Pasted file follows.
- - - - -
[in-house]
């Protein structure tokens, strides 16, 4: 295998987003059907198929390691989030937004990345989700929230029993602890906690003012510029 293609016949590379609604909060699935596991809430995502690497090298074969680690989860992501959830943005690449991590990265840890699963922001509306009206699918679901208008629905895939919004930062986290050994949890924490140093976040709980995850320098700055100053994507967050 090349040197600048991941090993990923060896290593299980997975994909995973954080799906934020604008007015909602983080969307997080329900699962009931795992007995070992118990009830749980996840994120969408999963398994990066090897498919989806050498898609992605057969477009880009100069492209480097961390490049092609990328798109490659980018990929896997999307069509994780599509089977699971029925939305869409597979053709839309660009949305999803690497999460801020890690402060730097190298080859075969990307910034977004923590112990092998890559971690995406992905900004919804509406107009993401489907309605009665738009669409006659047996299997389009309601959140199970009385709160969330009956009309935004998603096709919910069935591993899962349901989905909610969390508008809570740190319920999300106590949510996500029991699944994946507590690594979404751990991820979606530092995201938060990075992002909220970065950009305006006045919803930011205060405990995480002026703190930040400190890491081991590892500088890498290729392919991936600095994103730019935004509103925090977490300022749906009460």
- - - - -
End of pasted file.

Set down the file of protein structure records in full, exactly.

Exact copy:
[in-house]
């Protein structure tokens, strides 16, 4: 295998987003059907198929390691989030937004990345989700929230029993602890906690003012510029 293609016949590379609604909060699935596991809430995502690497090298074969680690989860992501959830943005690449991590990265840890699963922001509306009206699918679901208008629905895939919004930062986290050994949890924490140093976040709980995850320098700055100053994507967050 090349040197600048991941090993990923060896290593299980997975994909995973954080799906934020604008007015909602983080969307997080329900699962009931795992007995070992118990009830749980996840994120969408999963398994990066090897498919989806050498898609992605057969477009880009100069492209480097961390490049092609990328798109490659980018990929896997999307069509994780599509089977699971029925939305869409597979053709839309660009949305999803690497999460801020890690402060730097190298080859075969990307910034977004923590112990092998890559971690995406992905900004919804509406107009993401489907309605009665738009669409006659047996299997389009309601959140199970009385709160969330009956009309935004998603096709919910069935591993899962349901989905909610969390508008809570740190319920999300106590949510996500029991699944994946507590690594979404751990991820979606530092995201938060990075992002909220970065950009305006006045919803930011205060405990995480002026703190930040400190890491081991590892500088890498290729392919991936600095994103730019935004509103925090977490300022749906009460």